September 16, 2019, 08:43:49 PM
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Topic: What does this equation mean?  (Read 350 times)

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Offline global

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What does this equation mean?
« on: August 26, 2019, 07:28:56 PM »
3 parts Ca3(PO4)2+ 10C

It was written in the 50's, if that matters.  Is it calcium phosphate mixed with 10 parts of carbon, or does the plus sign indicate that heat is involved?
I should probably mention that it was originally written as:
3 parts 3Ca(PO3)2 + 10C
but as discussed in another post, that can't be correct, as 3Ca(Po3)2 doesn't exist.
I think it's just mixed, but what do I know.

Offline AWK

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Re: What does this equation mean?
« Reply #1 on: August 27, 2019, 12:47:57 AM »
Ca3(PO4)2 + C

It is probably about a very long known method of obtaining phosphorus. But in the equation of reaction, there are coefficients 2 and 10 respectively.
AWK

Offline Borek

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Re: What does this equation mean?
« Reply #2 on: August 27, 2019, 02:41:47 AM »
You really should look for some primer on reaction equations.
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Offline global

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Re: What does this equation mean?
« Reply #3 on: August 27, 2019, 06:17:14 PM »
Ca3(PO4)2 + C

It is probably about a very long known method of obtaining phosphorus. But in the equation of reaction, there are coefficients 2 and 10 respectively.


That's what others have said.  So the equation as written can signify simple mixing or using heat, is that correct?
I'm sorry, I'm ignorant, I don't know what you mean by "in the equation of reaction, there are coefficients 2 and 10 respectively."
I know there are various forms of phosphorus, some of which can spontaneously combust.  Which is why I have been reluctant to add heat.
Anyway, I put the equation 'Ca3(PO4)2 + 10C" into the chemical reaction calculator at:
https://www.symbolab.com/solver/chemical-reaction-calculator
and the result was 24CaPO+10C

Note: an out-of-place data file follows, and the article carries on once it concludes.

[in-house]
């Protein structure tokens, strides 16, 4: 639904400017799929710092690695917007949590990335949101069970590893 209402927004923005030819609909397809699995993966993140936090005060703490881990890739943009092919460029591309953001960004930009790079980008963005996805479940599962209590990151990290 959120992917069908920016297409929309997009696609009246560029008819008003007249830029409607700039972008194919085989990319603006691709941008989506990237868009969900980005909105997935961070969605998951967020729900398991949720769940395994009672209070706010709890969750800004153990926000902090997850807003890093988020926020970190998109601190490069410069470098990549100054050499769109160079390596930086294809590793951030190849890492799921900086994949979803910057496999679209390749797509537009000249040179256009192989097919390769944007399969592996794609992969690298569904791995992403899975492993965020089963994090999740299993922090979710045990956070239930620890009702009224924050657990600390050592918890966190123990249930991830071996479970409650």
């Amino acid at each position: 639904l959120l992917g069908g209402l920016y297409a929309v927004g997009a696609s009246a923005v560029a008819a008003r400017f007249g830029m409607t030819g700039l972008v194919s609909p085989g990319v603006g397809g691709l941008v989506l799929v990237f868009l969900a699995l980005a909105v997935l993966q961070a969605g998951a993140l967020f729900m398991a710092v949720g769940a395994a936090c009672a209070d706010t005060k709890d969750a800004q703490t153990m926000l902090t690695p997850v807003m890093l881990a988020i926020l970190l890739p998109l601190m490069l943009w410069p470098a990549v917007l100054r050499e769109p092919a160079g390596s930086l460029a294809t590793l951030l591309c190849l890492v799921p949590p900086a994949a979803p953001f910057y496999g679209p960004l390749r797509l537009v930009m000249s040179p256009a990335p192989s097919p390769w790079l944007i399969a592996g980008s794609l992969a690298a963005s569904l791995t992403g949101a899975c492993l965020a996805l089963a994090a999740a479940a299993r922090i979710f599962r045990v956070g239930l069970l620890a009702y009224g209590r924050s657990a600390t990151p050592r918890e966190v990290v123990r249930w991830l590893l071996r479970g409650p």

I don't understand that, you'd think some of the carbon would combine with the oxygen.  As you might have guessed, I'm not a chemist.
At some point I'm going to try this, with a small amount, although I'm tempted to just get an allotrope of phosphorus and see if that will work just as well.  I'll probably end up trying both.
Update: I probably put the equation in wrong, I didn't know how to input the sub's, for instance Ca sub 3.  The calculator at https://www.webqc.org/balance.php wouldn't even solve the equation.
Update 2: Maybe it's more right than wrong, I put in the suggested equation, Ca3(PO4)2+C into webqc.org/balance and got Ca3(PO4)2+C=CO+Ca3P2.
In addition, this is what it said under the equation line:
Balanced equation:
Ca3(PO4)2 + 8 C = 8 CO + Ca3P2
Reaction type: double replacement

So I think you must be correct, AWK, the point is to get phosphorus.  How do I know how much heat to apply?
« Last Edit: August 27, 2019, 06:43:32 PM by global »

Offline Borek

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Re: What does this equation mean?
« Reply #4 on: August 27, 2019, 06:50:07 PM »
Try to find some primer on what the reaction equation is and what symbols do mean. Right now you are just wasting time because you have no idea what you are doing and why what you are doing doesn't make sense.
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Offline global

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Re: What does this equation mean?
« Reply #5 on: August 28, 2019, 06:07:30 PM »